"Tauba Auerbach's 50/50 Floor (2008) suggests a rectangle cut out of an infinite expanse. Covering the gallery floor with a grid randomly composed of 50% black and 50% white, the piece creates a walk-in field, one of a limitless number of possible configurations." Totally arbitrary crossword-puzzle grid.
After a presentation in the galleries, a reception upstairs on the Rooftop Pavilion offered us a chance to party and prance with architects, artists, and design professionals. Blue Bottle Coffee Co. presented a tableful of pastries modeled after the Auerbach black-and-white tile piece. We had a squid-ink cracker with white bean whip, we kid you not.
Up on the roof, the San Francisco Electronic Music Festival presented a live performance of John Cage's Score Without Parts (40 Drawings by Thoreau: Twelve Haiku) conducted by Gino Robair with texts by Tom Djll. The musicians – playing flute, drum, electric guitar, saxophone sans reed – surrounded us and squawked away. Now normally, when attending a live performance of any kind, OT is careful to turn off our cell phone – our beloved $10 flip-phone! – or leave it home altogether. But considering Cage's famous propensity for incorporating chance and ambient noise into his music, we thought it appropriate to keep our phone on. By chance, no-one rang in.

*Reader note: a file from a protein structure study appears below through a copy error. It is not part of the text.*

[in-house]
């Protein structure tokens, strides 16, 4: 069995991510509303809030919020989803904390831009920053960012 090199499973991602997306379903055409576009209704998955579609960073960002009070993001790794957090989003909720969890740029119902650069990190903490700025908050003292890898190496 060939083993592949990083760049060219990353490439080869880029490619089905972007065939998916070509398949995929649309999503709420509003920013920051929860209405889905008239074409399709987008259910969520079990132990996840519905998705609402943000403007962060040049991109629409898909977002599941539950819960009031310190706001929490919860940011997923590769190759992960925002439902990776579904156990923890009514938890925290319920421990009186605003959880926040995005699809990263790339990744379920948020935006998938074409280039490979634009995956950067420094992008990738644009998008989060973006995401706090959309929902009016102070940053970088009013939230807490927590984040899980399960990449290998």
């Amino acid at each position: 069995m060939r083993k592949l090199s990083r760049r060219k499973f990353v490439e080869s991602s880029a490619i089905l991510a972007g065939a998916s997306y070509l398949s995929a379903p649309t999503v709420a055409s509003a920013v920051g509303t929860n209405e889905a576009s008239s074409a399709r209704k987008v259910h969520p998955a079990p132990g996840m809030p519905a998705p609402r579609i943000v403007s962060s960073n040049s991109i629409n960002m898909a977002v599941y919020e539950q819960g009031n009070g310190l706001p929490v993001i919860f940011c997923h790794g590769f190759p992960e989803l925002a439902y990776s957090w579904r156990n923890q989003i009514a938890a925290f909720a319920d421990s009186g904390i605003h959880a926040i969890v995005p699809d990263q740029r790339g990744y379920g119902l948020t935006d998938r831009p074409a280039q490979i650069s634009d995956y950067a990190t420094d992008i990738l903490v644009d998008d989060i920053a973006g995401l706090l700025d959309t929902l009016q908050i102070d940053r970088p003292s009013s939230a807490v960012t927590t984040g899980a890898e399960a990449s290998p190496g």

We were going to see the new Julie Delpy movie, but at the last minute saw we were just in time for the screening of Cosmopolis, the David Cronenberg adaptation of Don DeLillo 's 2003 novel. Though more a DeLillo fan than a Cronenberg one, OT ducked in.
If America has a poet laureate of the dystopian new world, DeLillo is it. Here, in ways that seem prescient of the 2008 financial collapse, the Occupy movement, and a general, free-floating anxiety/dread, DeLillo has captured millennial Manhattan, the very belly of the late capitalist beast. Writers like DeLillo who are so attuned to the tempo of the moment always seem prophetic. His novel White Noise's "airborne toxic event" told us more about the nature of environmental crisis than any documentary on Chernobyl.
Anyway, if you've ever had a hankering to watch Robert Pattinson get a prostrate exam naked in a limousine, this is the movie for you.
Meanwhile, our friend the Soap Geek watches the soap opera Days of Our Lives, like, every day of his life. Last week gay character Will (Chandler Massey) told his supportive Grandma Marlena (Deidre Hall) about a guy he "screwed up with."
Marlena to Will: "Can you hear how self-critical you are? You're behaving as if this man were as handsome as a male model and had the social consciousness of Harvey Milk. Now go tell him how much you care about him." A Harvey Milk mention on Days, a soap first.
Richard Dodds' interview with gay man of letters and actions Larry Kramer as The Normal Heart begins performances at ACT. Kramer's cri de coeur "1,112 and Counting," first published in The New York Native in 1983, then more widely in the gay press, was the original rallying cry to confront the AIDS epidemic. Sample line: "If this article doesn't scare the shit out of you, we're in real trouble. If this article doesn't rouse you to anger, fury, rage, and action, gay men may have no future on this earth. Our continued existence depends on just how angry you can get." Still resonates today.